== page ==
Hong Kong district council election
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Chan Wing-yan (left), winner of Sham Shui Po's Lai Kok constituency, shakes the hand of her rival, Frederick Fung. Photo: Felix Wong

Hong Kong political gulf not closing any time soon

If the district polls are any indication, both Beijing loyalists and pan-democrats cannot make significant headway against other side

The final tally of district council election results following a historic voter turnout on Sunday reveals deeply entrenched political positions dividing the city despite the passing of nearly a year since the conclusion of the Occupy democracy movement, with no end in sight to the stalemate.

But young candidates turned in an impressive performance - including some who were inspired by Occupy to contest district seats and won - signalling a desire among the electorate for change or, as one analyst put it, to see fresh faces take centre stage.

The citywide polls were the first since the 79-day Occupy protests ended in mid-December, and were remarkable for drawing a record 1.47 million voters.

That turnout of 47 per cent surpassed the previous record of 44 per cent who voted in 2003, two months after a 500,000-strong July 1 march forced the government to withdraw a draft of national security legislation.

Pro-establishment expectations of voters punishing pan-democrats for backing Occupy did not materialise. Pan-democratic groups won 94 seats, up from 83 in 2011, while Beijing loyalists won 191 seats, up from 160.

Another seven "umbrella soldiers", inspired by the mass sit-ins, emerged as dark horses upsetting more veteran rivals.

The surprise outcomes prompted pan-democrat Albert Ho Chun-yan to urge his Democratic Party to look for more young people to run in elections, instead of clinging on to the "old thinking of sending well-known people into the race".

"The party should consider nominating more young people in the future," he said.

Ho himself suffered an embarrassing defeat, as did fellow pan-democratic lawmaker Frederick Fung Kin-kee.

Professor Ray Yep Kin-man, of City University's public policy department, said the camp had to stomach the loss of two of their veterans, though it did not suffer a rout as pundits had predicted.

Both pan-democrats and Beijing loyalists managed to hold on to their turfs, but made no significant headway, Yep said.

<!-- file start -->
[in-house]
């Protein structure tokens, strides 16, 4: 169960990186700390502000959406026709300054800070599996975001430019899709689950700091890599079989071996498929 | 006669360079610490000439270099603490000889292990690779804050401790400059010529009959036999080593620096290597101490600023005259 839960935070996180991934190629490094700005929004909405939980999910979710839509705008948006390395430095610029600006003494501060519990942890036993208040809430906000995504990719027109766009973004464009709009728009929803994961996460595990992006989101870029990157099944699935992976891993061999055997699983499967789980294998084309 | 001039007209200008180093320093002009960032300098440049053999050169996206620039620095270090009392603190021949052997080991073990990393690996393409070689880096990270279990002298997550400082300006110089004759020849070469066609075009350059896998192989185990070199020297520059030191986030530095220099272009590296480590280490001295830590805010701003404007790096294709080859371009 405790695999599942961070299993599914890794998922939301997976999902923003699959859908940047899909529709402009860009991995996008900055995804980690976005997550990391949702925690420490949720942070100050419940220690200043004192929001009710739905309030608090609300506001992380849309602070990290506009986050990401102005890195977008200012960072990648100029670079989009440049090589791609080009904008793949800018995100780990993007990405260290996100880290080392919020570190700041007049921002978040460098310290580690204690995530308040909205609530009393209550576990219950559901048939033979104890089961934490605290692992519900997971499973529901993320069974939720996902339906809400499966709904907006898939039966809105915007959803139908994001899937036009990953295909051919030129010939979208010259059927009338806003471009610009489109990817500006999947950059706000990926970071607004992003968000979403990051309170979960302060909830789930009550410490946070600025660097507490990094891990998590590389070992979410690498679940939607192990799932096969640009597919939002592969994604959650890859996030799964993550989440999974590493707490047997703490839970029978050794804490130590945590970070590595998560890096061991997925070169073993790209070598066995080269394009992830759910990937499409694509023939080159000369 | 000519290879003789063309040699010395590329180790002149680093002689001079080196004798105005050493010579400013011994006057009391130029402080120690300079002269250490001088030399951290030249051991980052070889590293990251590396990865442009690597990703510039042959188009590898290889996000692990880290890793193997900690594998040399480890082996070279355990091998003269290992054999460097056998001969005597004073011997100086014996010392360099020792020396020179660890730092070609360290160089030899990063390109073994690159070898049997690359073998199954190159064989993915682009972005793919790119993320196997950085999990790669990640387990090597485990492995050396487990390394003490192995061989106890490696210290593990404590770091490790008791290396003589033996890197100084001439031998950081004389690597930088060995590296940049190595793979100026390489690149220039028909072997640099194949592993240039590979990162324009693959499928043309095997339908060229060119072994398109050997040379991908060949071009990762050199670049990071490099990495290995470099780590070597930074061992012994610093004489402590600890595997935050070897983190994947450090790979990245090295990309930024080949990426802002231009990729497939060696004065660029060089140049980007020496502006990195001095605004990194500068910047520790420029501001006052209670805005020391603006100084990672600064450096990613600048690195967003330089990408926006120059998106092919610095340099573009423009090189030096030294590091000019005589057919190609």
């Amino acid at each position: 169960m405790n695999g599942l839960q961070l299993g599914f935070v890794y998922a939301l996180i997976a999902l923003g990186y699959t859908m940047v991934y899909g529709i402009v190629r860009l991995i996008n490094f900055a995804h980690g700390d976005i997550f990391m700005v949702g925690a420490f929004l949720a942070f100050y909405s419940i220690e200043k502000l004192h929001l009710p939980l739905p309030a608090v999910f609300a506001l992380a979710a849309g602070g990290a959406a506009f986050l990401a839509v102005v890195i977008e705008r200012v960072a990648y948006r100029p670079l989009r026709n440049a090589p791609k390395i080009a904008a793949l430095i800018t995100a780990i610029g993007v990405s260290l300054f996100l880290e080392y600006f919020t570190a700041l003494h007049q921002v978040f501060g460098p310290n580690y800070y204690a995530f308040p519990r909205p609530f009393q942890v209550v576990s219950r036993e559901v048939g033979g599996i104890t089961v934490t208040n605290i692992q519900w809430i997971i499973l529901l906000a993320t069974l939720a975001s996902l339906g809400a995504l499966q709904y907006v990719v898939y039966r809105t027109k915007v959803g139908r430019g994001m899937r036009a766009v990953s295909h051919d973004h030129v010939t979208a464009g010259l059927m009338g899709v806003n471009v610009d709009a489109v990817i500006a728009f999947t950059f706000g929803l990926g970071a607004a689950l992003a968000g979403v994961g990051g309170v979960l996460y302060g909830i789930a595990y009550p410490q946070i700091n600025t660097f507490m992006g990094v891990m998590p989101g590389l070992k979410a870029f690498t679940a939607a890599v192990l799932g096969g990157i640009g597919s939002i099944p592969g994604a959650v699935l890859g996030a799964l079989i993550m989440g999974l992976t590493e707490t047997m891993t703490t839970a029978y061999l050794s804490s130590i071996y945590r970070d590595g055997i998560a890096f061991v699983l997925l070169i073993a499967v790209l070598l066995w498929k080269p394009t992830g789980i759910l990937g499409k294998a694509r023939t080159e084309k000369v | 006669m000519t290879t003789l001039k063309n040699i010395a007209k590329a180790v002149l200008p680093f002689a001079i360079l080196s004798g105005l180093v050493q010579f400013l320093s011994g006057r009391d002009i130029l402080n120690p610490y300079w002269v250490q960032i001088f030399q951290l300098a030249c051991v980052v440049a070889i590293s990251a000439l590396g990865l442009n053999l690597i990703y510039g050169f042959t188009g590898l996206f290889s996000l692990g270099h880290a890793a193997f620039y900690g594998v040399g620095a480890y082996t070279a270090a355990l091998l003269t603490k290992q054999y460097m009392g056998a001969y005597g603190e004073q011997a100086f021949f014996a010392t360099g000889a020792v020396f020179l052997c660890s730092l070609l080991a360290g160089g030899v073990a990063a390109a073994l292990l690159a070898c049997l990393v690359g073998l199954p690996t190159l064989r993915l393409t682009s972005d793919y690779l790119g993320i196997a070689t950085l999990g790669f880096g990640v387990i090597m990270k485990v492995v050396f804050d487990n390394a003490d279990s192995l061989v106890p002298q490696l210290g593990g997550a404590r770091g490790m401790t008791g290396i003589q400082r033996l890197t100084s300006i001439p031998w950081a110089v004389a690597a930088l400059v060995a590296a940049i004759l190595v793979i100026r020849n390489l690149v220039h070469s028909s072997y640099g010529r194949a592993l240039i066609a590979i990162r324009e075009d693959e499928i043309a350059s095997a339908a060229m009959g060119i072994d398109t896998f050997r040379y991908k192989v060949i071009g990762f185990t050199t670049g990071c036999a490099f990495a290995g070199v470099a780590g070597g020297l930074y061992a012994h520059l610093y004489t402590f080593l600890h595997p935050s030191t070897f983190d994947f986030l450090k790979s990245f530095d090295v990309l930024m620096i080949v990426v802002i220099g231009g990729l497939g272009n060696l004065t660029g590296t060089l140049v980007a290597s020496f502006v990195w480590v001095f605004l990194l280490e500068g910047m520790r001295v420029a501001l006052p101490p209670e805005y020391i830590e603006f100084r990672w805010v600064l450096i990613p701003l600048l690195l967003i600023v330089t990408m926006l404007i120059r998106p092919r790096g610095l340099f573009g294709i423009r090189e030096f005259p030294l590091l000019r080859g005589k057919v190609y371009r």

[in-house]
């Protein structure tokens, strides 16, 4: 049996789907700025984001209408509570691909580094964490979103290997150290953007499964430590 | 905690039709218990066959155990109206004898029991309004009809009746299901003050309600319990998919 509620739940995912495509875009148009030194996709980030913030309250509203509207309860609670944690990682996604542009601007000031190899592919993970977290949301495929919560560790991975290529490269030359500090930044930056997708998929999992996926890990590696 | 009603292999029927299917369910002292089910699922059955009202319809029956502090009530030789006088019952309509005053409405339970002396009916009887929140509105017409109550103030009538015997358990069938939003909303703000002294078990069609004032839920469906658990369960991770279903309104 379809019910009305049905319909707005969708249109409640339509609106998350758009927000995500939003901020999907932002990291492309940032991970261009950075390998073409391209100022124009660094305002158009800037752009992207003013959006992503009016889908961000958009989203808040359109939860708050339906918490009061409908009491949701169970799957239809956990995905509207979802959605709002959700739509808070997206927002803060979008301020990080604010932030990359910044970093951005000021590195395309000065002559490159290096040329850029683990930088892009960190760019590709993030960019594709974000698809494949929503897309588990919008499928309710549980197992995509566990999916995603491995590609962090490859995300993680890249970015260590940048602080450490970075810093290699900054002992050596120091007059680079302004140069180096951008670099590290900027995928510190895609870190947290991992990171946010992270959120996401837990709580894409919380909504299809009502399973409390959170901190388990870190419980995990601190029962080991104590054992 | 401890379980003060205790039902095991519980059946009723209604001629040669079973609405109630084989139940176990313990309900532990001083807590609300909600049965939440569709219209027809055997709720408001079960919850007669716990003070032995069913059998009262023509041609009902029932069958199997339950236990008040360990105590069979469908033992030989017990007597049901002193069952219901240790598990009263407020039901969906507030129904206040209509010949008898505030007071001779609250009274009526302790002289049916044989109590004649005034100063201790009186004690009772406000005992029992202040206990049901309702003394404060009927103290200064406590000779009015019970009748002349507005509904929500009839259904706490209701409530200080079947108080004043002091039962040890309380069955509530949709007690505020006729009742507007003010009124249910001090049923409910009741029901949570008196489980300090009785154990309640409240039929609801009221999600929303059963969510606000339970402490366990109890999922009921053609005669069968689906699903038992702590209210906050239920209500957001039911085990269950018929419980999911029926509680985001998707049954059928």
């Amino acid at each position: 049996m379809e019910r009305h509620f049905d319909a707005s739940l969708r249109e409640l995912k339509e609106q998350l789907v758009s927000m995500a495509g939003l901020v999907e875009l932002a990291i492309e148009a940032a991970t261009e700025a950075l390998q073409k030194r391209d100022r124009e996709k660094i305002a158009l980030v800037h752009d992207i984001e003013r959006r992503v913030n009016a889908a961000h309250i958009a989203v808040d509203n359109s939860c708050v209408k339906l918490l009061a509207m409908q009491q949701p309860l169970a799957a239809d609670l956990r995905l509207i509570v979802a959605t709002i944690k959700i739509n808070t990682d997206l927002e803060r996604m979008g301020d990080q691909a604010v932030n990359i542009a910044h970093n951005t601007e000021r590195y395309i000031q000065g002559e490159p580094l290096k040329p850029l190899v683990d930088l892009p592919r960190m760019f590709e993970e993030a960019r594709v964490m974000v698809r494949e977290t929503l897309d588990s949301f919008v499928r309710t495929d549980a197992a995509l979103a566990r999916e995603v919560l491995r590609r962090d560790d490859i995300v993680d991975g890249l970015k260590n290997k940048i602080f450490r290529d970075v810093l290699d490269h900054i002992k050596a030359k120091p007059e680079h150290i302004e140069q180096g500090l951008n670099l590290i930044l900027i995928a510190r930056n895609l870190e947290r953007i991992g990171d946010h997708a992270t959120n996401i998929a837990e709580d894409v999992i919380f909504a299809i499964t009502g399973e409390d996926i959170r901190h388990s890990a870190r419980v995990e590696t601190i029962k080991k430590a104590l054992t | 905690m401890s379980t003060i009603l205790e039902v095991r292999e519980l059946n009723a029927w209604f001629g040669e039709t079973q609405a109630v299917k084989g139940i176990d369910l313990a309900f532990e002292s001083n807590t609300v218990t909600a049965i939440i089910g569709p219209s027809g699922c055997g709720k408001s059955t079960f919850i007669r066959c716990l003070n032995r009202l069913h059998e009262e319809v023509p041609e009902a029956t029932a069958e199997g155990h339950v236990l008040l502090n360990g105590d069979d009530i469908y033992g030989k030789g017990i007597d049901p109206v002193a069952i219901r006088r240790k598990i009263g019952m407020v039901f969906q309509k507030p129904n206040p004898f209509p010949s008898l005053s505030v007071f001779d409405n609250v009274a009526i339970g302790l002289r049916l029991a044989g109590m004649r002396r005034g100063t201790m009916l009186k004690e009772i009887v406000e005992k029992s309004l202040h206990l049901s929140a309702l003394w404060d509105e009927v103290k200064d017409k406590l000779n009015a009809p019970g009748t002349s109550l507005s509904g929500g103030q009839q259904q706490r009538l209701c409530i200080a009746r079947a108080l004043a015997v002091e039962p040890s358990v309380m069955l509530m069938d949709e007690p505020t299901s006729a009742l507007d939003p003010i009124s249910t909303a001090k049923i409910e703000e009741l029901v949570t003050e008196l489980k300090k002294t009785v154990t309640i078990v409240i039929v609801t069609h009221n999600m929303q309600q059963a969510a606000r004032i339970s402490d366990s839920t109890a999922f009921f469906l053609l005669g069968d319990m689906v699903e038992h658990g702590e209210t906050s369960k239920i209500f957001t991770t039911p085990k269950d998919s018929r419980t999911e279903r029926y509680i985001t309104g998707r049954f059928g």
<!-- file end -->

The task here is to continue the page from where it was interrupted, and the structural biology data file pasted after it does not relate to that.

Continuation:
Ivan Choy Chi-keung, of Chinese University, said the average share of votes granted to pan-democrats in the constituencies they contested rose from 43.7 per cent in 2011 to 47 per cent, while that won by the pro-establishment Democratic Alliance for the Betterment and Progress of Hong Kong and the Federation of Trade Unions fell slightly.

The nearly 50 candidates who had been Occupy protesters together clinched more than 68,600 votes, making up 35.8 per cent of the vote share in the constituencies they contested, a study found.

READ MORE: Out with the old: Two big-name pan-democrats ousted in tight district council election races

Some of the election outcomes defied the conventional wisdom that district-level polls tended to focus on livelihood issues rather than on politics.

DAB lawmaker Elizabeth Quat, who lost her seat in Sha Tin's Chung On constituency, said the ballot this year had become politicised.

It remains to be seen if the "umbrella soldiers" can build on their strong debuts and take the plunge in the Legislative Council election next year.

Youngspiration convenor Baggio Leung Chung-hang said their next target would be a Legco by-election in New Territories East in February, followed by the full election. One of their nine candidates won in Hung Hom.

But Yep said the ballot results did not show clearly the leanings of mainstream public opinion, noting that most "umbrella soldiers" had not played up political issues in their campaigns.


This article appeared in the South China Morning Post print edition as: HK political gulf not closing any time soon